By Cheryl Mendoza, Alliance for the Great Lakes
In February Governor Granholm signed Michigan’s first water use laws, after gaining critical support from a bipartisan alliance of legislators. This critical support was gained during a 15 month long campaign by a coalition of over 50 organizations. For the first time, major water users in Michigan will need to get a permit from the state that proves they will not adversely impact waterways.
“Michigan citizens should be proud of this victory,” said Becky Beauregard of the Michigan League of Conservation Voters Education Fund. “Through the combined effort of hundreds of thousands of citizens,we were able to win new and significant protections for Michigan’s waterways.”
Although the laws start with protections focused on trout streams, after two years every lake, river, and stream across the state will be afforded the same protection using the health fish populations as the indicator of harm. The laws also require permits for the largest water withdrawals – over 2 million gallons per day (gpd) from inland waterways and 5 million gpd from the Great Lakes. The laws require large users to develop a plan to use water efficiently and all users now must report their water use accurately.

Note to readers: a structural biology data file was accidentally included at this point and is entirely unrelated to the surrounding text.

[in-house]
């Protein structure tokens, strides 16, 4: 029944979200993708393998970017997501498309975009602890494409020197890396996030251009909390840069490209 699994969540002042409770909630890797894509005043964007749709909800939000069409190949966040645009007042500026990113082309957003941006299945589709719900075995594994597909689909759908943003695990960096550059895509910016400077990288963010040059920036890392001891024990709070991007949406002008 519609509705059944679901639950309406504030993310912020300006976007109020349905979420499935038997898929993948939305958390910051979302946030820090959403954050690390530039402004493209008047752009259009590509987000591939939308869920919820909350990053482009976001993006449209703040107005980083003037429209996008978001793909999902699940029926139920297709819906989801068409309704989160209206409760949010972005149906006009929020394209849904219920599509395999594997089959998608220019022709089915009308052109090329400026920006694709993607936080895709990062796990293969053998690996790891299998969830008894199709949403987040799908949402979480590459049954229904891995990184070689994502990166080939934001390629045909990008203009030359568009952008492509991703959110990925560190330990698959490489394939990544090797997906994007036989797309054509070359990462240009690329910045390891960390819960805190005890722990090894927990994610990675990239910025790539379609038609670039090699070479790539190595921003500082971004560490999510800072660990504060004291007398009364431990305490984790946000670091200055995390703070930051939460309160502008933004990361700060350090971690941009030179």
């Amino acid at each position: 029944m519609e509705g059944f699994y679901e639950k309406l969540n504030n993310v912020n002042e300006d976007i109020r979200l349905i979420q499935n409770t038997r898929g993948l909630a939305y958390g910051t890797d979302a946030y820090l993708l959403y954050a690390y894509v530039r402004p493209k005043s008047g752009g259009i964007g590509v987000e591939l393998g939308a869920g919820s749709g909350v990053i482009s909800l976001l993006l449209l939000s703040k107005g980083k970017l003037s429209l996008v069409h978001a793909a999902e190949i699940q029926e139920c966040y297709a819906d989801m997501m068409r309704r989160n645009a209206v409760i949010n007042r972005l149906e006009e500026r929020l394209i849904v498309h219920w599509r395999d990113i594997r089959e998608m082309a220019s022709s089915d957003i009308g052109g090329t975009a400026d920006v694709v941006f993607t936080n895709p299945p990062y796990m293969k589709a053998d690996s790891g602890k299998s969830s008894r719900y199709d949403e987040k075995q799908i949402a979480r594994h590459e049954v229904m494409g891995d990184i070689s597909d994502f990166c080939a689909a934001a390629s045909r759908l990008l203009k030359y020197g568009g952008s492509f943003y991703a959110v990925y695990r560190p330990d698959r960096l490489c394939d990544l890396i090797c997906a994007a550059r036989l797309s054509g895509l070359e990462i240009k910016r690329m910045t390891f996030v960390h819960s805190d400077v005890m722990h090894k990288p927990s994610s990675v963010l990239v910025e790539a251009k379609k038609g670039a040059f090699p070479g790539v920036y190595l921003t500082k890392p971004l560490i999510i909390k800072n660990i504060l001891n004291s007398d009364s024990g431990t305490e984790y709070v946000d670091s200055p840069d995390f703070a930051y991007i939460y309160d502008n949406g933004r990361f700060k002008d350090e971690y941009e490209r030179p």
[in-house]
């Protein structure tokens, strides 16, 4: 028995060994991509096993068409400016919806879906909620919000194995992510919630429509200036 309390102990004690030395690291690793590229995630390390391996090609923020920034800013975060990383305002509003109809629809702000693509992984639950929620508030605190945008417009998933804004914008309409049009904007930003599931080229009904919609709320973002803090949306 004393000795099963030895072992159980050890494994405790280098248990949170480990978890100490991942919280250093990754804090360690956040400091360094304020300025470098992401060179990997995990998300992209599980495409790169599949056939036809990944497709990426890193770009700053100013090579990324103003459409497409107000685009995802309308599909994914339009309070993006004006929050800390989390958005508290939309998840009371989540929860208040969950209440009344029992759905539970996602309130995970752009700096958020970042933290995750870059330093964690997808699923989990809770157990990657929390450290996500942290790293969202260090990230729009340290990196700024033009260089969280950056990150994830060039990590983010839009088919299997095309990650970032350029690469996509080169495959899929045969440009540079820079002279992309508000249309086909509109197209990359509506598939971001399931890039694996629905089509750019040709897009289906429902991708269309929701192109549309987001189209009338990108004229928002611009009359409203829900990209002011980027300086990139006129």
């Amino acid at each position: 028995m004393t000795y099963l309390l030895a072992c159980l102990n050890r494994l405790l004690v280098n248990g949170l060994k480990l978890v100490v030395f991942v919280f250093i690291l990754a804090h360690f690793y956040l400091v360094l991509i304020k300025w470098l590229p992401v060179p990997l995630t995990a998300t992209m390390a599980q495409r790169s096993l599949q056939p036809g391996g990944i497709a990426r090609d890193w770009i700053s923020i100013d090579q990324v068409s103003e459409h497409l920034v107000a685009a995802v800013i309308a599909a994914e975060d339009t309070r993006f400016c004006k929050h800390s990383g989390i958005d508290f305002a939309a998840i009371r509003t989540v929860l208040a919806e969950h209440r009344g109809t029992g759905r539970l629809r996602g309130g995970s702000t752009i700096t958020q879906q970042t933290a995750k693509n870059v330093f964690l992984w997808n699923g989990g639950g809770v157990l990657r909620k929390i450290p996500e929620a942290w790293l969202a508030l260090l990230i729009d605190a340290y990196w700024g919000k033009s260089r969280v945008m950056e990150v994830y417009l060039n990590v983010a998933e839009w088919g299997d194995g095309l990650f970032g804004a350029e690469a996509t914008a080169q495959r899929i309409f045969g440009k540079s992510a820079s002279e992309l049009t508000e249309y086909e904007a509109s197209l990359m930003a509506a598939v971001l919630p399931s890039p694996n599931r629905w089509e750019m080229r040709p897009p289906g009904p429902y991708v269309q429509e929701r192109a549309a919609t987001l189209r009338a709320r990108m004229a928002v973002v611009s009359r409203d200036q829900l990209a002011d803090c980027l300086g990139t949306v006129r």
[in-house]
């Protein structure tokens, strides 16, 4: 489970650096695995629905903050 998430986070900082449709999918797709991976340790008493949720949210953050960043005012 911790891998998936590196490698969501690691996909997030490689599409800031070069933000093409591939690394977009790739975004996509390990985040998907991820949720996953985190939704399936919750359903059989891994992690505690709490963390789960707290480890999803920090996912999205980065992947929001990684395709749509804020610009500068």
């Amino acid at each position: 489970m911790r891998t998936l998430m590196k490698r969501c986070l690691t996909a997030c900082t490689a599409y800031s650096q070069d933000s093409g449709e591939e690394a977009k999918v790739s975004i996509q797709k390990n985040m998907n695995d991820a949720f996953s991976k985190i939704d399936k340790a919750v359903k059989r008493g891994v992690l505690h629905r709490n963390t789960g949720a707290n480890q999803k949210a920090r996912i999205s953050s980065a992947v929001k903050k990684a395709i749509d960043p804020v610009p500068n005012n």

Additionally, the laws require legislative approval for diversions of water (permanently removed from original watershed) in containers larger than 5.7 gallons. Moreover, for the first time, large water bottling operations will need to seek a permit and prove that they will not adversely impact natural resources, will protect riparian rights, and be required to undertake activities to restore the local watershed.
“To truly care for the Great Lakes, we must recognize it is a watershed that encompasses 8 states and 2 provinces and develop our laws accordingly.” According to Cheryl Mendoza, Manager of Water Conservation Programs for the Alliance for the Great Lakes.“The next step is for our legislature to pass what will be a regional water use law called the Great Lakes Basin Water Resources Compact that has been in the making over the past five years with the other seven Great Lakes states and provinces of Ontario and Quebec.”
Signed by the Great Lakes governors on December 13, 2005 the Compact aims to ban far off diversions and set ecological, sustainable standards for water use inside the Great Lakes Basin. To become a binding law between the eight Great Lakes states, Michigan’s legislature, along with the other Great Lakes states, must pass this Compact and approval from Congress must be gained. Simultaneously, the provinces of Ontario and Quebec are developing similar provincial laws.